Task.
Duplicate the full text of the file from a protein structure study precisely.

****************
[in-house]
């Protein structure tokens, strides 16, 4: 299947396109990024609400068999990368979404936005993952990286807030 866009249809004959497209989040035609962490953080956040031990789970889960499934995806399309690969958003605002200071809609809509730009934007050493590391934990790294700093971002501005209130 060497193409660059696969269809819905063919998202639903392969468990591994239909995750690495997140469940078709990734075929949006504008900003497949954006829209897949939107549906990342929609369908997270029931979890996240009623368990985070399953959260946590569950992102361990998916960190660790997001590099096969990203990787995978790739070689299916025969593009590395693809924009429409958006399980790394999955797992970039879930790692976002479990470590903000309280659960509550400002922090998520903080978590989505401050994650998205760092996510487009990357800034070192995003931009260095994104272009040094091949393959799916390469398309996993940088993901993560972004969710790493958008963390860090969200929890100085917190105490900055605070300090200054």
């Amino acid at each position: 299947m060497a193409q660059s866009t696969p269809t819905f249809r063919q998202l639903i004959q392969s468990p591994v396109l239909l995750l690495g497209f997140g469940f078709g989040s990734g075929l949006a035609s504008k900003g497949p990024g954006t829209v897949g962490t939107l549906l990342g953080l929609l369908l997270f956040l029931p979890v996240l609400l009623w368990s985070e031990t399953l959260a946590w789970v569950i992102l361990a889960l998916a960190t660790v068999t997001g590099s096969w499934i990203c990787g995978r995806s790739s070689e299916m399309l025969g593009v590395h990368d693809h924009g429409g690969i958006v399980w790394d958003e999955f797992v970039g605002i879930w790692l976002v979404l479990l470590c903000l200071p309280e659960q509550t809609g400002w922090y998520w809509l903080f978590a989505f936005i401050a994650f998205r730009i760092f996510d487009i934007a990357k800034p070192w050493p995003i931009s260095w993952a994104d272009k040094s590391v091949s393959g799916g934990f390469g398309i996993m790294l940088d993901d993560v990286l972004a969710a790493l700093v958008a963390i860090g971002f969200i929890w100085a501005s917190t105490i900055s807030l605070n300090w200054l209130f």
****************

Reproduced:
[in-house]
């Protein structure tokens, strides 16, 4: 299947396109990024609400068999990368979404936005993952990286807030 866009249809004959497209989040035609962490953080956040031990789970889960499934995806399309690969958003605002200071809609809509730009934007050493590391934990790294700093971002501005209130 060497193409660059696969269809819905063919998202639903392969468990591994239909995750690495997140469940078709990734075929949006504008900003497949954006829209897949939107549906990342929609369908997270029931979890996240009623368990985070399953959260946590569950992102361990998916960190660790997001590099096969990203990787995978790739070689299916025969593009590395693809924009429409958006399980790394999955797992970039879930790692976002479990470590903000309280659960509550400002922090998520903080978590989505401050994650998205760092996510487009990357800034070192995003931009260095994104272009040094091949393959799916390469398309996993940088993901993560972004969710790493958008963390860090969200929890100085917190105490900055605070300090200054």
């Amino acid at each position: 299947m060497a193409q660059s866009t696969p269809t819905f249809r063919q998202l639903i004959q392969s468990p591994v396109l239909l995750l690495g497209f997140g469940f078709g989040s990734g075929l949006a035609s504008k900003g497949p990024g954006t829209v897949g962490t939107l549906l990342g953080l929609l369908l997270f956040l029931p979890v996240l609400l009623w368990s985070e031990t399953l959260a946590w789970v569950i992102l361990a889960l998916a960190t660790v068999t997001g590099s096969w499934i990203c990787g995978r995806s790739s070689e299916m399309l025969g593009v590395h990368d693809h924009g429409g690969i958006v399980w790394d958003e999955f797992v970039g605002i879930w790692l976002v979404l479990l470590c903000l200071p309280e659960q509550t809609g400002w922090y998520w809509l903080f978590a989505f936005i401050a994650f998205r730009i760092f996510d487009i934007a990357k800034p070192w050493p995003i931009s260095w993952a994104d272009k040094s590391v091949s393959g799916g934990f390469g398309i996993m790294l940088d993901d993560v990286l972004a969710a790493l700093v958008a963390i860090g971002f969200i929890w100085a501005s917190t105490i900055s807030l605070n300090w200054l209130f």